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Mikroökonomische Determinanten und Effekte von FDI am Beispiel Baden-Württemberg

In this paper we analyze the microeconomic determinants and effects of FDI using data on a representative sample of establishments in the German south-west region of Baden-Württem¬berg. With 11 million inhabitants, Baden-Württemberg exceeds the size of Sweden or Belgium. Furhter we discuss the suitability of the dataset for the analysis of international firm activity. In line with the main body of recent microeconomic theory we find that only the most produc-tive, innovative, and biggest firms invest abroad. Market seeking is the predominant motive behind FDI. At the same time a considerable number of employees is affected by the bene-fits and drawbacks of internationalization. Labor demand regressions show that FDI does not have negative implications for domestic employment. With a closer look at the motives behind FDI, we find that horizontal FDI leads to a positive labor demand shock. On the other side, vertical FDI does not have negative labor market implications.

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Paper provided by Institut für Angewandte Wirtschaftsforschung (IAW) in its series IAW Discussion Papers with number 43.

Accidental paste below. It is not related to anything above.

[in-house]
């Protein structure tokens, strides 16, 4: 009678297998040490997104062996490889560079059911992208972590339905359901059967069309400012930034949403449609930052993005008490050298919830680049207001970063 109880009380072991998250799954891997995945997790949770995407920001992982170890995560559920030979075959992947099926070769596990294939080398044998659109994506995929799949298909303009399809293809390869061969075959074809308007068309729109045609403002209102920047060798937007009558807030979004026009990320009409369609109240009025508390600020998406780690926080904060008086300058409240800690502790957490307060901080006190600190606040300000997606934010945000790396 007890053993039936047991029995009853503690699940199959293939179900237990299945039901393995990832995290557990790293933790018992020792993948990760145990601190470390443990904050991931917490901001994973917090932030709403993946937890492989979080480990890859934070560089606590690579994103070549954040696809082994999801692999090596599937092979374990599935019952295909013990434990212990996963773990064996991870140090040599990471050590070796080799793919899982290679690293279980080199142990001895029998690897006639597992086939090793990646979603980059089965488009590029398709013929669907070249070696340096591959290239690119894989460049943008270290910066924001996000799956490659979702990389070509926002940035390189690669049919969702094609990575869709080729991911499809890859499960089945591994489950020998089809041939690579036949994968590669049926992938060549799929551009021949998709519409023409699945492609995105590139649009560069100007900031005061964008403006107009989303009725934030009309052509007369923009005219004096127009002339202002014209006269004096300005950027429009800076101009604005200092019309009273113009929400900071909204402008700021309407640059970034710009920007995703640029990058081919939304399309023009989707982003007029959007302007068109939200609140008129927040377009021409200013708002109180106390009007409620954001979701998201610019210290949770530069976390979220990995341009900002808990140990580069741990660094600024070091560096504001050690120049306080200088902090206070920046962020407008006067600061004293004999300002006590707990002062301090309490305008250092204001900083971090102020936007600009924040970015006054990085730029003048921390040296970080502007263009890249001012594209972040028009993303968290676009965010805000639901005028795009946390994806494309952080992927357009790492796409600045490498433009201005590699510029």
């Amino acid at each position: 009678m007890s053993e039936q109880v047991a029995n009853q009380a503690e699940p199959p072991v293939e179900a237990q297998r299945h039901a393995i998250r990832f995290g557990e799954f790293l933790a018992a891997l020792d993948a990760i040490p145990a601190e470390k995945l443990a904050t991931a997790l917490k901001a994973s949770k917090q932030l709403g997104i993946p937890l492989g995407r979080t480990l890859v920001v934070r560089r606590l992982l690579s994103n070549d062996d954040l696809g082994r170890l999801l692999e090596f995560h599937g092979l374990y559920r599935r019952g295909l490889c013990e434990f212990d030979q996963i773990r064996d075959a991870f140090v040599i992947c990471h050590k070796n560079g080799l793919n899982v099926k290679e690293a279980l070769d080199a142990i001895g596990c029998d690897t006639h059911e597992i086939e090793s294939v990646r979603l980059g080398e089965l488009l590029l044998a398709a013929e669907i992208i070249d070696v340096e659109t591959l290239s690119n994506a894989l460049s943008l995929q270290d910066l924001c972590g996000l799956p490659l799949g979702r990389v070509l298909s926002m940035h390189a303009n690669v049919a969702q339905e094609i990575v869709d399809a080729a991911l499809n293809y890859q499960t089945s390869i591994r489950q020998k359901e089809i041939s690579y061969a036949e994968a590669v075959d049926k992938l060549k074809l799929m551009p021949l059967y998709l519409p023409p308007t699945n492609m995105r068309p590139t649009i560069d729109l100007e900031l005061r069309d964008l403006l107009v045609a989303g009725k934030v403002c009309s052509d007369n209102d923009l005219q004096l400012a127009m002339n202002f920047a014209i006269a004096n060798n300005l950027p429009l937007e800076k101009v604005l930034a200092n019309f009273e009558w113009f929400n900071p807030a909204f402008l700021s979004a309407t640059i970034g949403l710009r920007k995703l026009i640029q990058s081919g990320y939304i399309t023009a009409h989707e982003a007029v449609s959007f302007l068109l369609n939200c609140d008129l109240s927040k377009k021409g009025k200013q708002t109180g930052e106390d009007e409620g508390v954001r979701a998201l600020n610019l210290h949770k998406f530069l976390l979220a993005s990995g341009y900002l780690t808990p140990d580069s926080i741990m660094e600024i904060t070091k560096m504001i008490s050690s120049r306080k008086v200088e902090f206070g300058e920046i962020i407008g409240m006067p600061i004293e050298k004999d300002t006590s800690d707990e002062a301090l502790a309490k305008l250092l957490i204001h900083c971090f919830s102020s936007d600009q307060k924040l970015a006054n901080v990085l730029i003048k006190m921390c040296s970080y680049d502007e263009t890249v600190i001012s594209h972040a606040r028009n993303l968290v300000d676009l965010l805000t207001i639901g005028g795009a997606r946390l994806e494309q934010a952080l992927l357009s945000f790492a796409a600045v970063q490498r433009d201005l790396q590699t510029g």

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Length: 22 pages
Date of creation: Sep 2008
Date of revision:
Handle: RePEc:iaw:iawdip:43
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  1. Muendler, Marc A & Becker, Sascha O., 2006. "The Effect of FDI on Job Separation," University of California at San Diego, Economics Working Paper Series qt28h3p82z, Department of Economics, UC San Diego.
  2. Yeaple, Stephen & Helpman, Elhanan & Melitz, Marc, 2004. "Export versus FDI with Heterogeneous Firms," Scholarly Articles 3229098, Harvard University Department of Economics.
  3. Andrew B. Bernard & J. Bradford Jensen & Stephen J. Redding & Peter K. Schott, 2007. "Firms in International Trade," NBER Working Papers 13054, National Bureau of Economic Research, Inc.
  4. Anderson, T. W. & Hsiao, Cheng, 1982. "Formulation and estimation of dynamic models using panel data," Journal of Econometrics, Elsevier, vol. 18(1), pages 47-82, January.
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